Wednesday, March 27, 2013

The Europa Clipper

In this quarter's issue of The Planetary Report from the Planetary Society, an article entitled "Turning the Tides: Setting Sail with the Europa Clipper" (written by Alyssa Rhoden and Bob Pappalardo) caught my attention.  I hadn't previously heard of the potential for this new spacecraft and mission to the outer solar system.  The Europa Clipper mission is currently a concept which is being considered by NASA as one of our next ventures into the outer solar system.

(Artist's concept of the Europa Clipper.  NASA)

The Europa Clipper is proposed as an orbiter which would not be put into direct orbit of Europa, but would rather orbit Jupiter with the intentions of many close fly-bys of Europa.  The mission could see as many as 32 fly-bys to within 100 km of the icy surface of the little ice moon.  Such a mission could provide us with a great wealth of information about the surface and sub-surface characteristics of Europa, perhaps even revealing the nature of sub-surface "plumbing" of water channels and veins and shallow, sub-surface lakes as well as giving us much needed information concerning the existence and proportions of the Europan sub-surface ocean.  The Europa Clipper has technically been in consideration since the late 1990's, but this more recent rendition of the concept that I've been reading about appears to be far more well developed (probably thanks to the Galileo and Cassini missions to the Jovian and Saturnian systems, respectively, as well as better overall development of space exploration technologies over the years).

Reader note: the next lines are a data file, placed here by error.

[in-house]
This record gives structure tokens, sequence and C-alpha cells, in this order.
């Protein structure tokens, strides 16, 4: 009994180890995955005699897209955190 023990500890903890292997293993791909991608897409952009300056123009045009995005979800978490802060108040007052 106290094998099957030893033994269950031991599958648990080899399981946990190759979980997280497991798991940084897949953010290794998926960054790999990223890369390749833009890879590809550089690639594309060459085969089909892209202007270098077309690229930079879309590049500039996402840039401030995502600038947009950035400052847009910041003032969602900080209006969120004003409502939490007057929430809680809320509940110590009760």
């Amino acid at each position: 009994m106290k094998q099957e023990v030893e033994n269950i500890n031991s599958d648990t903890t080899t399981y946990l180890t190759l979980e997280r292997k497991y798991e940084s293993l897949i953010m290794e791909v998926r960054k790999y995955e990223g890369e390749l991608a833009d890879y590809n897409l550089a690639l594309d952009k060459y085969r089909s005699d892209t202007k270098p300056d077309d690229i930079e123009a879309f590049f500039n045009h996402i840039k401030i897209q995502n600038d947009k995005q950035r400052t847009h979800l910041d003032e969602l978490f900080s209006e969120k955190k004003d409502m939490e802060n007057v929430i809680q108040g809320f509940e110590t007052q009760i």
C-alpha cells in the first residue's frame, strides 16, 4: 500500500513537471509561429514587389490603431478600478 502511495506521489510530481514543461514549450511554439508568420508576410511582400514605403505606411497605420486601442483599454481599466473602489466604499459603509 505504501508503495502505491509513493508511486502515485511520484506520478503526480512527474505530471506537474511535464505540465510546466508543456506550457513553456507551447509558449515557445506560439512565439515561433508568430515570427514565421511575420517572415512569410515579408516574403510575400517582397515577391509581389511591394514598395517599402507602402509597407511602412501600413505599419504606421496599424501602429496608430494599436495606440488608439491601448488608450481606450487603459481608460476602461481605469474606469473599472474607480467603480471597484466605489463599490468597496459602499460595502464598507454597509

As currently proposed, the mission would cost something in the range of $2 billion, which is far less than we would be paying for a mission which put an orbiter directly in orbit of Europa itself (the mechanics of trading from Jupiter orbit to Europa orbit would require far greater development of mission architecture for that purpose; such developments cost more and also may take away from the funding that can be put into science payloads.  Even though I would love to see an orbiter which is directly in orbit of Europa, the current and likely upcoming economics situations in the world make this far less likely to happen).

(Europa and the Bull, Asteas, Paestan circa 340 BCE)

I find the concept of the Europa Clipper mission to be highly valuable for space science, not just because of the fact that research regarding sulfur compounds on the surface of the icy moon is directly related to my personal graduate research but also because Europa is one of the few places in our solar system which we should rightfully examine for its potential for the existence of past or present life - so that we may learn more about ourselves, about life in the universe, and about the origins and evolution of life.  I for one will be closely following the development of this concept and I really hope to see the mission coming to further development and perhaps even becoming a full-fledged mission in the coming years.

Here are some links to more info regarding the Europa Clipper:

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